Last week former Congressman Bob Barr made a rather provocative claim about the ability of Census workers to violate your privacy:
What many Americans don’t realize, is that census workers — from the head of the Bureau and the Secretary of Commerce (its parent agency) down to the lowliest and newest Census employee — are empowered under federal law to actually demand access to any apartment or any other type of home or room that is rented out, in order to count persons in the abode and for “the collection of statistics.” If the landlord of such apartment or other leased premises refuses to grant the government worker access to your living quarters, whether you are present or not, the landlord can be fined $500.00.
That’s right — not only can citizens be fined if they fail to answer the increasingly intrusive questions asked of them by the federal government under the guise of simply counting the number of people in the country; but a landlord must give them access to your apartment whether you’re there or not, in order to gather whatever “statistics” the law permits.
Barr’s conclusion is apparently based on his reading of this law:
Whoever, being the owner, proprietor, manager, superintendent, or agent of any hotel, apartment house, boarding or lodging house, tenement, or other building, refuses or willfully neglects, when requested by the Secretary or by any other officer or employee of the Department of Commerce or bureau or agency thereof, acting under the instructions of the Secretary, to furnish the names of the occupants of such premises, or to give free ingress thereto and egress therefrom to any duly accredited representative of such Department or bureau or agency thereof, so as to permit the collection of statistics with respect to any census provided for in subchapters I and II of chapter 5 of this title, or any survey authorized by subchapter IV or V of such chapter insofar as such survey relates to any of the subjects for which censuses are provided by such subchapters I and II, including, when relevant to the census or survey being taken or made, the proper and correct enumeration of all persons having their usual place of abode in such premises, shall be fined not more than $500.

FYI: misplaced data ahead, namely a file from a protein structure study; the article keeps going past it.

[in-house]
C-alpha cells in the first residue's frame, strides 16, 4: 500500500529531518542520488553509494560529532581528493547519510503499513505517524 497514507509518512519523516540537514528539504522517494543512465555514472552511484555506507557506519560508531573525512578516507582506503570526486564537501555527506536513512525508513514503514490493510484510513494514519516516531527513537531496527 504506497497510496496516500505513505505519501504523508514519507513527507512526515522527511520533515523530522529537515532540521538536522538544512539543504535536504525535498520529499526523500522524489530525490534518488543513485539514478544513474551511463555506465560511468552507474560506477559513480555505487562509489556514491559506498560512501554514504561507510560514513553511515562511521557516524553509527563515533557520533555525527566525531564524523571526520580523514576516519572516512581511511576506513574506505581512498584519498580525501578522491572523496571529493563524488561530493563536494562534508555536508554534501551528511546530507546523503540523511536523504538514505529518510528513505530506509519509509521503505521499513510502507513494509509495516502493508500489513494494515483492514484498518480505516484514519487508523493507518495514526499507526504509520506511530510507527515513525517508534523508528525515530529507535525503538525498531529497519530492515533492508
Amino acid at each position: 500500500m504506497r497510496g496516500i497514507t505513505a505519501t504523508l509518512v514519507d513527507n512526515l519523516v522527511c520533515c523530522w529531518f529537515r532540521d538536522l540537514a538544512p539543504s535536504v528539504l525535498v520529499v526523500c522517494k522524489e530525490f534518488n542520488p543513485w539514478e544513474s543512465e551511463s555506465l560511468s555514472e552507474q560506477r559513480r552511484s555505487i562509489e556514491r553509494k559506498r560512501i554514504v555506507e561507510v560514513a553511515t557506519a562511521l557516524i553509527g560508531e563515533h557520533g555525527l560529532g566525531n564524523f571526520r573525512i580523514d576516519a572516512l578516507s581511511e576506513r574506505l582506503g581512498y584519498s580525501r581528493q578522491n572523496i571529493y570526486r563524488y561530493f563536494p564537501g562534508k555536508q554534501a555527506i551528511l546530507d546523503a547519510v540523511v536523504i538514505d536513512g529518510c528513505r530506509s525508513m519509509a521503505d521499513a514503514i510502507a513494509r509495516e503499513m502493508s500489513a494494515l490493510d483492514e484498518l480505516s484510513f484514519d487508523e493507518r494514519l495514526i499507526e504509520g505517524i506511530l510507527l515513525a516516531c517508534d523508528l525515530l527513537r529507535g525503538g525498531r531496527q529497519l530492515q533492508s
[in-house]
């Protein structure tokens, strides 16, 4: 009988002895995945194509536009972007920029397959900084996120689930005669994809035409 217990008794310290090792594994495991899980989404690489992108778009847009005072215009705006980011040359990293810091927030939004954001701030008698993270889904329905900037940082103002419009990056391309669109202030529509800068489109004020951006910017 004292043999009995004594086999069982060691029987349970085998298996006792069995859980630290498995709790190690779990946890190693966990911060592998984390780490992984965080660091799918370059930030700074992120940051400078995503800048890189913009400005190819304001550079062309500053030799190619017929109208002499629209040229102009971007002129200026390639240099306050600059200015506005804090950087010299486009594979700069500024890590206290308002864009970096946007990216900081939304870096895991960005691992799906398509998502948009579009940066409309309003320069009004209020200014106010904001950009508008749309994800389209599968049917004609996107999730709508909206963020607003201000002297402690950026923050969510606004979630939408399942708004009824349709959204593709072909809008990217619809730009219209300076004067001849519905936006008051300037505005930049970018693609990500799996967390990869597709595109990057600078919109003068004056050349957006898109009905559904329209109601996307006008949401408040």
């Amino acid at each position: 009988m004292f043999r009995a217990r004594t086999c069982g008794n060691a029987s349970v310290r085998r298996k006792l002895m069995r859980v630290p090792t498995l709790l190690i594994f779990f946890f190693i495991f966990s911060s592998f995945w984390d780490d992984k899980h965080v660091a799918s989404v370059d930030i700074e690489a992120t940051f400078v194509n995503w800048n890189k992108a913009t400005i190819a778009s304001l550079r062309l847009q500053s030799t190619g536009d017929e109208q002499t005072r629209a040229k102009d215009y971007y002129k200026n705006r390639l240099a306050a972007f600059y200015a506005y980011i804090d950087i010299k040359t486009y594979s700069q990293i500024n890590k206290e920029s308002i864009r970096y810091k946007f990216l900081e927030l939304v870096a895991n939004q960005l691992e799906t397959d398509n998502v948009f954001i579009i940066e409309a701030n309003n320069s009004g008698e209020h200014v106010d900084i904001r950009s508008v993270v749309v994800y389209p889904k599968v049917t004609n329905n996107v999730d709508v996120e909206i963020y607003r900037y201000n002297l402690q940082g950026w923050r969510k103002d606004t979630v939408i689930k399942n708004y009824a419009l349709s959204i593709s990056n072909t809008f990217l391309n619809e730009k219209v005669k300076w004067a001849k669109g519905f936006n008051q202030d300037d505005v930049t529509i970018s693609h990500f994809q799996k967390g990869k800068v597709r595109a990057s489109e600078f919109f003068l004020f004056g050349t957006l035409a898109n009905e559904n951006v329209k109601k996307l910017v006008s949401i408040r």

When I first read the statute it seemed to me that all this really said was that apartment building owners were required to provide census workers with a list of tenants, and to allow them access to the common areas of the building to conduct their business. John Stossel, no friend of the government himself, agrees:
four privacy law experts we called to said that “ingress thereto” refers to the apartment complex, not individual apartments. Privacy lawyer Charlene Brownlee:
The answer to whether a census worker can enter an individual’s apartment in their absence is a clear NO… The use of the phrase “to give free ingress thereto and egress therefrom” means the owner/manager etc. of the APARTMENT HOUSE [building] must grant the census worker the right (without charge) to enter and leave the building. It does not require a landlord to allow a census worker to enter the apartment itself.
U Minn. law professor Bill McGeveran also pointed out that the Census has said they will not enter apartments or homes even if the law were interpreted as giving census workers the right to do so.
The Census website reads:
We specifically instruct census takers never to ask to enter a resident’s home. We certainly would not allow them to try to enter a home if the residents are not even present.
So, you know, eternal vigilance and all that, but this is clearly not something you need to worry about.